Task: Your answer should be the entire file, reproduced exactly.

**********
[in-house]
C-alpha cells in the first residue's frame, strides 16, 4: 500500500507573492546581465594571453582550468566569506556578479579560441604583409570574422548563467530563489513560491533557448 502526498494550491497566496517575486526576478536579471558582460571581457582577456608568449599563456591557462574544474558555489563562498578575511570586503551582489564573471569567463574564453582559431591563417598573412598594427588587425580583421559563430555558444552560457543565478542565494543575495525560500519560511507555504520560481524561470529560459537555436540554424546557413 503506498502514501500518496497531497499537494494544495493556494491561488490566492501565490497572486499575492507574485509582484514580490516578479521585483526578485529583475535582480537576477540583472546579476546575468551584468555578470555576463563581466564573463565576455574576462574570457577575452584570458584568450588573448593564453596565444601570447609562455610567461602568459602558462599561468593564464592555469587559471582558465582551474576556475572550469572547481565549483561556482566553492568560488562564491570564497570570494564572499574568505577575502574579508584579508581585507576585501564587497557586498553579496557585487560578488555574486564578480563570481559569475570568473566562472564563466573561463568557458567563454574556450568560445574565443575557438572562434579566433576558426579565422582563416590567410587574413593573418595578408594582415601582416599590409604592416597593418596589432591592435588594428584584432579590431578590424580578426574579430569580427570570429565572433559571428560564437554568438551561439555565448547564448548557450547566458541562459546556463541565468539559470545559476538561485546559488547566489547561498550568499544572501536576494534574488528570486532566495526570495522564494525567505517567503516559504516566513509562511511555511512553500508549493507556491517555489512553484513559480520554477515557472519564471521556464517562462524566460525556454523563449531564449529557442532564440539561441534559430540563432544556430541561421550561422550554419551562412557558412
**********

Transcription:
[in-house]
C-alpha cells in the first residue's frame, strides 16, 4: 500500500507573492546581465594571453582550468566569506556578479579560441604583409570574422548563467530563489513560491533557448 502526498494550491497566496517575486526576478536579471558582460571581457582577456608568449599563456591557462574544474558555489563562498578575511570586503551582489564573471569567463574564453582559431591563417598573412598594427588587425580583421559563430555558444552560457543565478542565494543575495525560500519560511507555504520560481524561470529560459537555436540554424546557413 503506498502514501500518496497531497499537494494544495493556494491561488490566492501565490497572486499575492507574485509582484514580490516578479521585483526578485529583475535582480537576477540583472546579476546575468551584468555578470555576463563581466564573463565576455574576462574570457577575452584570458584568450588573448593564453596565444601570447609562455610567461602568459602558462599561468593564464592555469587559471582558465582551474576556475572550469572547481565549483561556482566553492568560488562564491570564497570570494564572499574568505577575502574579508584579508581585507576585501564587497557586498553579496557585487560578488555574486564578480563570481559569475570568473566562472564563466573561463568557458567563454574556450568560445574565443575557438572562434579566433576558426579565422582563416590567410587574413593573418595578408594582415601582416599590409604592416597593418596589432591592435588594428584584432579590431578590424580578426574579430569580427570570429565572433559571428560564437554568438551561439555565448547564448548557450547566458541562459546556463541565468539559470545559476538561485546559488547566489547561498550568499544572501536576494534574488528570486532566495526570495522564494525567505517567503516559504516566513509562511511555511512553500508549493507556491517555489512553484513559480520554477515557472519564471521556464517562462524566460525556454523563449531564449529557442532564440539561441534559430540563432544556430541561421550561422550554419551562412557558412